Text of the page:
Council approves city’s first delivery-only cannabis business


The Davis City Council on Tuesday approved the city’s first delivery-only cannabis business.

GreenLife Davis, which will be at 2810 Cowell Blvd., will have no storefront and will not be open to the public, nor will customers be permitted on site. Rather, the business will take orders by phone, website or app and deliver medicinal and adult-use cannabis throughout the area.

Neighbors on this stretch of Cowell Boulevard — including Davis Diamonds Gymnastics and the UC Davis Bookstore Annex — welcome GreenLife’s arrival, according to city staff, hoping its presence will decrease petty vandalism on neighboring properties.

The Davis Police Department reported the location makes it easy to secure and transport cannabis to and from the site and provides easy access to Cowell Boulevard and Interstate 80.

Additionally, there will be no cannabis-related signage at the property, which will have only a “GLDavis” sign on the building.

The Davis Planning Commission unanimously recommended approval of a conditional use permit for GreenLife last week and the City Council followed up with a unanimous vote in favor of the permit this week. Under the city’s retail cannabis ordinance, all cannabis use permits must be reviewed by the planning commission with the council having the final say.

Earlier this year the council approved five use permits for cannabis dispensaries, some of which also will have delivery options for customers. GreenLife CEO Omar Ochoa said he originally estimated a minimum of 400 deliveries a week out of his business once it’s up and running, but believes there may be fewer than that now that five dispensaries have been approved in the city as well.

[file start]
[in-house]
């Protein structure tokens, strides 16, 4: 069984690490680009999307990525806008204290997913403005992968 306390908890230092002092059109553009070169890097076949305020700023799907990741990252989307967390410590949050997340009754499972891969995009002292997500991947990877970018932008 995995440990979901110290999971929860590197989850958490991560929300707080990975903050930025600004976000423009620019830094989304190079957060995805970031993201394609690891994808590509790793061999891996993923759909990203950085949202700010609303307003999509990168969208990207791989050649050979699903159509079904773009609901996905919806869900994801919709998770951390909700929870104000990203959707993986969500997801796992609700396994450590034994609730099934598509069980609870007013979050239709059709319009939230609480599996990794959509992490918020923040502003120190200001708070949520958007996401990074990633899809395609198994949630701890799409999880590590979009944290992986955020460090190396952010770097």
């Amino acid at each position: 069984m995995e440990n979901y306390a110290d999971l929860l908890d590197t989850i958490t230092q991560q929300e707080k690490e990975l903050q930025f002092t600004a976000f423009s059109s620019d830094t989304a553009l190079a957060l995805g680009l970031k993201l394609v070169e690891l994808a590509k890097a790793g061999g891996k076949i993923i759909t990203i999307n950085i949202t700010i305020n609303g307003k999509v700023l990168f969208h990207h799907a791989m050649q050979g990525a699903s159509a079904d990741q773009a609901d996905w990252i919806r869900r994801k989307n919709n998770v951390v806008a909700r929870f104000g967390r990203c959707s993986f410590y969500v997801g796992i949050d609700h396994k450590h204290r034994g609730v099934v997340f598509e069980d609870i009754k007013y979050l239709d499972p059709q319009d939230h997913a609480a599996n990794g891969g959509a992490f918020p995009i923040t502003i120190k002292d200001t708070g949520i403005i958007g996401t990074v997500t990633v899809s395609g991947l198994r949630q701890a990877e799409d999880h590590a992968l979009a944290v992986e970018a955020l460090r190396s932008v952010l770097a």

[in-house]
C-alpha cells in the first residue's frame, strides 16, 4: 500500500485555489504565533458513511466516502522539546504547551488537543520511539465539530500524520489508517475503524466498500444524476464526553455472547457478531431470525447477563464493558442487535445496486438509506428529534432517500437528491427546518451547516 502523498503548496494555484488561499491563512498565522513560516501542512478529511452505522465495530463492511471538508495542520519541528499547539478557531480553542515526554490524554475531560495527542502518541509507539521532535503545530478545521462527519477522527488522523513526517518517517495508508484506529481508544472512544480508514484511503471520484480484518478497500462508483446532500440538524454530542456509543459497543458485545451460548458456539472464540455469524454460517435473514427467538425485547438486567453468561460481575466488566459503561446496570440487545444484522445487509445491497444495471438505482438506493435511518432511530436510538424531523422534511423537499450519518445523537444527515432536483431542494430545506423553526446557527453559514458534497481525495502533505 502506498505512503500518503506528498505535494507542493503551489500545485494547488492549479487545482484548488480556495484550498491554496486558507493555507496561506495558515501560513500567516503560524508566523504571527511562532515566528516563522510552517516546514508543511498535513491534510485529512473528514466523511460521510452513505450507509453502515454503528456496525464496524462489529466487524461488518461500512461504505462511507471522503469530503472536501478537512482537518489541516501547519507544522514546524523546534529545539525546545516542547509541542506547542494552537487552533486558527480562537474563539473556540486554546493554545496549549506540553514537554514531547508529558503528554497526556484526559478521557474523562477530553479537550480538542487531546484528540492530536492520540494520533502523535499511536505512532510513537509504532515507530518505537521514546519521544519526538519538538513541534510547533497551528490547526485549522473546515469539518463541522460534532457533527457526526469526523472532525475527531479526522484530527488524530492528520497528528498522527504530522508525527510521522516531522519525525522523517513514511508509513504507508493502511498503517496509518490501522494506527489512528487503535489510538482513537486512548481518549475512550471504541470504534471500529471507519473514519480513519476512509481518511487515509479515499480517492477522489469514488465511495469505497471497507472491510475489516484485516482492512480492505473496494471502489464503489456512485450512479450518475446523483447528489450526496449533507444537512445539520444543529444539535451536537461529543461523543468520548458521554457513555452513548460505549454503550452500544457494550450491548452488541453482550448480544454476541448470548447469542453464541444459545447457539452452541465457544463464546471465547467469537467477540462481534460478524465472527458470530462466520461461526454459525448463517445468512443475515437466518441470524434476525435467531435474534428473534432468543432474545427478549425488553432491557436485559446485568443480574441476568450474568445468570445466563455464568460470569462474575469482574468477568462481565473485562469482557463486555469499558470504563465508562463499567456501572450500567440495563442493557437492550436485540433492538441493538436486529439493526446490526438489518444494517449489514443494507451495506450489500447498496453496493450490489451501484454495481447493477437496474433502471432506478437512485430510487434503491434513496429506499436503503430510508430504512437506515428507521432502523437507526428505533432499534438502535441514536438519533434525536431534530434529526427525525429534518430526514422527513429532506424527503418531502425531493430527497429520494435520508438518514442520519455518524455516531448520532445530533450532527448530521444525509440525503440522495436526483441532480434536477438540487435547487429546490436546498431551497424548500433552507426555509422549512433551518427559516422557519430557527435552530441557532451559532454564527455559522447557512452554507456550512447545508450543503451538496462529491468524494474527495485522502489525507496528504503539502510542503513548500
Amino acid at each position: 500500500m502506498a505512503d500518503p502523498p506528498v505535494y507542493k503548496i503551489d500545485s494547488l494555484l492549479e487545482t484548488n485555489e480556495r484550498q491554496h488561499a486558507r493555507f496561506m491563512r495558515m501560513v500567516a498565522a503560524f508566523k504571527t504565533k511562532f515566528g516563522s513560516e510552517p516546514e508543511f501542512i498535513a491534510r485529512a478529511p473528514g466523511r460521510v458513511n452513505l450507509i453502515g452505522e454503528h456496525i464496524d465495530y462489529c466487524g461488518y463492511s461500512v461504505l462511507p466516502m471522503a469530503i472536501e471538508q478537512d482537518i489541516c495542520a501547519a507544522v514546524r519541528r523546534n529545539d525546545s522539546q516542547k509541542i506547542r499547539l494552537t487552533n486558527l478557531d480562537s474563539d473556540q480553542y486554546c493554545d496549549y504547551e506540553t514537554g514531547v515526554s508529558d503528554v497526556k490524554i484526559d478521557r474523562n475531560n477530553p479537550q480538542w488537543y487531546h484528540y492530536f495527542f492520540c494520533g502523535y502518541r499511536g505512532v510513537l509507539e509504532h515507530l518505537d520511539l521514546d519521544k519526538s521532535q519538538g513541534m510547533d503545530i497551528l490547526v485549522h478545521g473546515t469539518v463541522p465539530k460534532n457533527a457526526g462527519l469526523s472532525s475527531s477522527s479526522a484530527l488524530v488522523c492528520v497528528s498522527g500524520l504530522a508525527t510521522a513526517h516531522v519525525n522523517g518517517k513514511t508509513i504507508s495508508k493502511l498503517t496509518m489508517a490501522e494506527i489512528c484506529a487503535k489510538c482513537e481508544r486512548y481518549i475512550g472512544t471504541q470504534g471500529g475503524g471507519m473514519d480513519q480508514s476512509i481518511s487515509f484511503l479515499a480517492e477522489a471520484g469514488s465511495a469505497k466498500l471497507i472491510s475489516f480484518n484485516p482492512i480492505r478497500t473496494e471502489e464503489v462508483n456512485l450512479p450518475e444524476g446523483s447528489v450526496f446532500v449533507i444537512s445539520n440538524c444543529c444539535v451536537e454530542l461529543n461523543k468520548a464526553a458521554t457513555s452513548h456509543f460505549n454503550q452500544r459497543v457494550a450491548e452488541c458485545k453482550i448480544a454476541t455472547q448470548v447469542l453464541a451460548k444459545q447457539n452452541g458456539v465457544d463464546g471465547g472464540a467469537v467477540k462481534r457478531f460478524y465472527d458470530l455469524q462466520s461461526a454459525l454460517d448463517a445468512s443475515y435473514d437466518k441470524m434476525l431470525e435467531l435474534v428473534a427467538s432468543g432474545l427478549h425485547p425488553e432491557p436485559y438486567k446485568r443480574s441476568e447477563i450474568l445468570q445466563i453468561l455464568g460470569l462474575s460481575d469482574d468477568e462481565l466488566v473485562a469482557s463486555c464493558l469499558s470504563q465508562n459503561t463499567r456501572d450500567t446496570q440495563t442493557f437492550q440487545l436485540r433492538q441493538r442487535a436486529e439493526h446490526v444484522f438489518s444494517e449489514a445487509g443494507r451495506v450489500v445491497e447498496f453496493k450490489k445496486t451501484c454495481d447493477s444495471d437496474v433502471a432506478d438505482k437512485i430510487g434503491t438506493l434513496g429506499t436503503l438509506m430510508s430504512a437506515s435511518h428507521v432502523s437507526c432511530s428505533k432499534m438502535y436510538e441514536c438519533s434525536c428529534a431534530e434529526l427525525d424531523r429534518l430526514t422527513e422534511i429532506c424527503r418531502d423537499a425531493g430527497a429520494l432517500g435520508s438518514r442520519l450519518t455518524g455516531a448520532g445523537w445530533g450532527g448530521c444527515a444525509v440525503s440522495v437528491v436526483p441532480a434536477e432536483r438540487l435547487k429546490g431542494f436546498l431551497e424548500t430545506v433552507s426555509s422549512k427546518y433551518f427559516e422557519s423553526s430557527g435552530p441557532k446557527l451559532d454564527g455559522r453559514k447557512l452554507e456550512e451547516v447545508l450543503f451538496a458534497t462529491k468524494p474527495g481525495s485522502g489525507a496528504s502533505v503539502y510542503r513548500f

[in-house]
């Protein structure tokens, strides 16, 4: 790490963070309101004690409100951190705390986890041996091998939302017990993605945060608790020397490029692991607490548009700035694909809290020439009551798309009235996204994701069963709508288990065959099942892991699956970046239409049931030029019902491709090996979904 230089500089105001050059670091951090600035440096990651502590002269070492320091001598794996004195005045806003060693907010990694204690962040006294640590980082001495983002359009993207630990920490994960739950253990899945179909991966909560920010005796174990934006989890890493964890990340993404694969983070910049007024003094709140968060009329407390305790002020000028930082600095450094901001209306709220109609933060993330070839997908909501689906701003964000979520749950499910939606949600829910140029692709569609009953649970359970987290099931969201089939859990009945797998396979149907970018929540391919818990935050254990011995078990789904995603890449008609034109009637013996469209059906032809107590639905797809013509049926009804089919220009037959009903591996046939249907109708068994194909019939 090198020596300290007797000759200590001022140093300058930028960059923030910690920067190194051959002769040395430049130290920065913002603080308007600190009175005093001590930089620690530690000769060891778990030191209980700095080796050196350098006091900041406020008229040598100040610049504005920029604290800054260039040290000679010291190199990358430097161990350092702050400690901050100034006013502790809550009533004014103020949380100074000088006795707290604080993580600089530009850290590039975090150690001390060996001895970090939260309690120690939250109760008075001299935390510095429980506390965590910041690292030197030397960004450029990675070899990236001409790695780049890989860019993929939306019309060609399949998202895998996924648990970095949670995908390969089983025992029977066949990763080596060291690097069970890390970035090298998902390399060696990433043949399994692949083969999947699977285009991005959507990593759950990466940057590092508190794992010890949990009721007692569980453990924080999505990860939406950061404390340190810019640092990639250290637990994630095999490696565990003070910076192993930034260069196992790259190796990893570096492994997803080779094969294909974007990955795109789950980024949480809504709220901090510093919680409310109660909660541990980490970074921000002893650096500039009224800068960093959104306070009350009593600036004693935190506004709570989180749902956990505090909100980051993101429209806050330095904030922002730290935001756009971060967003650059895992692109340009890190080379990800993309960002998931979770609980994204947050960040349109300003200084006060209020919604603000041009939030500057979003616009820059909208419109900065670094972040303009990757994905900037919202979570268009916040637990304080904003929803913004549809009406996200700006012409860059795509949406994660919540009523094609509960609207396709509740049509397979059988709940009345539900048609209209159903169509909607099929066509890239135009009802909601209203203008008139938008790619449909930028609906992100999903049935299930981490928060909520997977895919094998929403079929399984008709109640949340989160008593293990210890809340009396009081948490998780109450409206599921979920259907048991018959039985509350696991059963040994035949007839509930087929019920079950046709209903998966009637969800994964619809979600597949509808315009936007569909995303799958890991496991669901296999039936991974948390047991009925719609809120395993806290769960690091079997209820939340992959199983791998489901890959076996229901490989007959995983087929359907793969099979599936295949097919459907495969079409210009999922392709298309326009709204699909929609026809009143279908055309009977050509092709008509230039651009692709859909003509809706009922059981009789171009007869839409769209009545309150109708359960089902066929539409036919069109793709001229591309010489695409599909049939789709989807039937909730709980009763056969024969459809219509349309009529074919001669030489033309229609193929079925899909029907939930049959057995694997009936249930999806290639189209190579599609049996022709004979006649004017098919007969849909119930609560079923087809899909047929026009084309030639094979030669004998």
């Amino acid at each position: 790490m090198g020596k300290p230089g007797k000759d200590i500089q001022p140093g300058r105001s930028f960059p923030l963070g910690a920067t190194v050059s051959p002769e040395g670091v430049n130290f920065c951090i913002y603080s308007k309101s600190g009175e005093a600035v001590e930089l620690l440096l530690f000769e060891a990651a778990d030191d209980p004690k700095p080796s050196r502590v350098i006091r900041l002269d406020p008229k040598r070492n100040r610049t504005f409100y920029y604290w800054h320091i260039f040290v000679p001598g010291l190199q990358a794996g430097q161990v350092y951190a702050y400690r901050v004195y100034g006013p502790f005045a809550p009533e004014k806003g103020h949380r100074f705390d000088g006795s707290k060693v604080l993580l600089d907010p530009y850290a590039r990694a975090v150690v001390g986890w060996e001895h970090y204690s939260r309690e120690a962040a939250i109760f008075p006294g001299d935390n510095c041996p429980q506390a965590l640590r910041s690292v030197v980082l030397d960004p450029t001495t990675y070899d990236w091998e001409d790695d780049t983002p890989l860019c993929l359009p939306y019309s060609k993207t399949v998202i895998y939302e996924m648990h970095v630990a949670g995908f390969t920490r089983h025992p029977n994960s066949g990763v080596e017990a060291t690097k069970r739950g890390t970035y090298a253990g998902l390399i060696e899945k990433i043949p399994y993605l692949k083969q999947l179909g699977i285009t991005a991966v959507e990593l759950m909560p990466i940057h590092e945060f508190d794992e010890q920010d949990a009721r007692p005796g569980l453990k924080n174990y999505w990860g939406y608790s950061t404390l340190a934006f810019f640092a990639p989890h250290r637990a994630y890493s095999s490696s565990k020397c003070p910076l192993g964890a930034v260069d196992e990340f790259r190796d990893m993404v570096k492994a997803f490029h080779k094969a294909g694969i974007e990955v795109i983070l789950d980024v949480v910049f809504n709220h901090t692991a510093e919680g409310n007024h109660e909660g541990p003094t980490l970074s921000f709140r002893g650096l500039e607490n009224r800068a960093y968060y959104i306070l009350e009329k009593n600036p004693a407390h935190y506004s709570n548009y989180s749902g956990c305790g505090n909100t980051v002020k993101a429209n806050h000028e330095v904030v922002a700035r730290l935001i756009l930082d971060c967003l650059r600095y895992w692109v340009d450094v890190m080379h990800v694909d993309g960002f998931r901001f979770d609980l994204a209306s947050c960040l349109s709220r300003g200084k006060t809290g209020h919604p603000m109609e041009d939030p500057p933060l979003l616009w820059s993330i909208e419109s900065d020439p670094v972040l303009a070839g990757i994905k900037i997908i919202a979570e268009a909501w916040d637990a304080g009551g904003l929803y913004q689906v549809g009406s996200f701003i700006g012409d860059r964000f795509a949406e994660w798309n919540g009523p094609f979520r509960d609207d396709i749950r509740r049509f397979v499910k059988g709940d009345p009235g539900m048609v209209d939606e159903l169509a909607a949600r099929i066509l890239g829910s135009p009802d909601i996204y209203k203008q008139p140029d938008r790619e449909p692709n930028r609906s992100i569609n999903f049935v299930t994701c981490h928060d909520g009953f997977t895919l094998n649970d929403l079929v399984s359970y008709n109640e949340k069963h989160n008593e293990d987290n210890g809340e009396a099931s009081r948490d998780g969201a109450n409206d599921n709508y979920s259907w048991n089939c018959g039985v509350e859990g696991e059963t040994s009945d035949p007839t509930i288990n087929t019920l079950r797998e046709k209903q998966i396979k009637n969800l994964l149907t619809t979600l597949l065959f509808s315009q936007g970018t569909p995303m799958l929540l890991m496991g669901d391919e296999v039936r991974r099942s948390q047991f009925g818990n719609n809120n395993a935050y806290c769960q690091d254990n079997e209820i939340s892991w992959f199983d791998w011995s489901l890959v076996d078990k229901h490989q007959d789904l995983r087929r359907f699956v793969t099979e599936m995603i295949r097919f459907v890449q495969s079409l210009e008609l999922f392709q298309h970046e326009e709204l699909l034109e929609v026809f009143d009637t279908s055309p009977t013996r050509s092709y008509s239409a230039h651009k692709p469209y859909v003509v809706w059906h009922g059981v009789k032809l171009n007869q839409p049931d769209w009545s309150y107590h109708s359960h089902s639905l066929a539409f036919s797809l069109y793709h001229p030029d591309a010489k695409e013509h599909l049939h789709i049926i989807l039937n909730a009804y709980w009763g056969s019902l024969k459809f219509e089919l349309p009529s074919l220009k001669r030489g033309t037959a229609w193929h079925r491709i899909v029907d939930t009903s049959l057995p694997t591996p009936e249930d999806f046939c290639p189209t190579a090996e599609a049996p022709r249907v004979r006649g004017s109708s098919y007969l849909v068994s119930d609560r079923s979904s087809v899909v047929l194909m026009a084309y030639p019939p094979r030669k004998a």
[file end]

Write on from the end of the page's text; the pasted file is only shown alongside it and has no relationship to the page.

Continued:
No opposition was expressed to GreenLife at either the planning commission meeting or Tuesday’s City Council meeting and council members were very supportive.

“I’m encouraged,” said Councilman Will Arnold. “This is the first delivery-only application we’ve received. I’m hoping to see more.”

Mayor Pro Tem Gloria Partida also welcomed the business to town, saying, “I think this is a great idea.”

But she also echoed comments made by a member of the public noting that many people of color have been incarcerated over possession and use of marijuana and now people are profiting from its sale.

“I would like to see these companies train and hire people of color,” Partida said.

— Reach Anne Ternus-Bellamy at [email protected] Follow her on Twitter at @ATernusBellamy.





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